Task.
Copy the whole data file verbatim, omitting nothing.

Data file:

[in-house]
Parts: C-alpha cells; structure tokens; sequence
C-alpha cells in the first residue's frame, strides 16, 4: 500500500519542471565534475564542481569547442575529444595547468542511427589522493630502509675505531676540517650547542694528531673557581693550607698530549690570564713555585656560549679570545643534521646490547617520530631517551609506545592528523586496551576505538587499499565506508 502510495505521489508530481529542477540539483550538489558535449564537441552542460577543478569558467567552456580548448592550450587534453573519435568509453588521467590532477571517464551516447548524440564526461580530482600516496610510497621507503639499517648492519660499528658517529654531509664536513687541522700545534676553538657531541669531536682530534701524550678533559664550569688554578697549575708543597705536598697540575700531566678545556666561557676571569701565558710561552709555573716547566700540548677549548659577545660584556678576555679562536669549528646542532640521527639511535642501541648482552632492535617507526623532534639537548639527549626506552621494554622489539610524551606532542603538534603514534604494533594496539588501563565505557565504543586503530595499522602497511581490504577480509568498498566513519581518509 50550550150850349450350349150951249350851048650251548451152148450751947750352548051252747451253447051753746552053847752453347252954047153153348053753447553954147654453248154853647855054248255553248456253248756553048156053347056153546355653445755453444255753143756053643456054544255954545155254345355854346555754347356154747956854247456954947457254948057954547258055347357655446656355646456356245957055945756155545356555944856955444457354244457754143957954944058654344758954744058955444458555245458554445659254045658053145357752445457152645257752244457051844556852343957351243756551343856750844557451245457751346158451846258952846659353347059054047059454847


[in-house]
Parts: C-alpha cells; structure tokens; sequence
C-alpha cells in the first residue's frame, strides 16, 4: 500500500519542471565534475564542481569547442575529444595547468542511427589522493630502509675505531676540517650547542694528531673557581693550607698530549690570564713555585656560549679570545643534521646490547617520530631517551609506545592528523586496551576505538587499499565506508 502510495505521489508530481529542477540539483550538489558535449564537441552542460577543478569558467567552456580548448592550450587534453573519435568509453588521467590532477571517464551516447548524440564526461580530482600516496610510497621507503639499517648492519660499528658517529654531509664536513687541522700545534676553538657531541669531536682530534701524550678533559664550569688554578697549575708543597705536598697540575700531566678545556666561557676571569701565558710561552709555573716547566700540548677549548659577545660584556678576555679562536669549528646542532640521527639511535642501541648482552632492535617507526623532534639537548639527549626506552621494554622489539610524551606532542603538534603514534604494533594496539588501563565505557565504543586503530595499522602497511581490504577480509568498498566513519581518509 50550550150850349450350349150951249350851048650251548451152148450751947750352548051252747451253447051753746552053847752453347252954047153153348053753447553954147654453248154853647855054248255553248456253248756553048156053347056153546355653445755453444255753143756053643456054544255954545155254345355854346555754347356154747956854247456954947457254948057954547258055347357655446656355646456356245957055945756155545356555944856955444457354244457754143957954944058654344758954744058955444458555245458554445659254045658053145357752445457152645257752244457051844556852343957351243756551343856750844557451245457751346158451846258952846659353347059054047059454847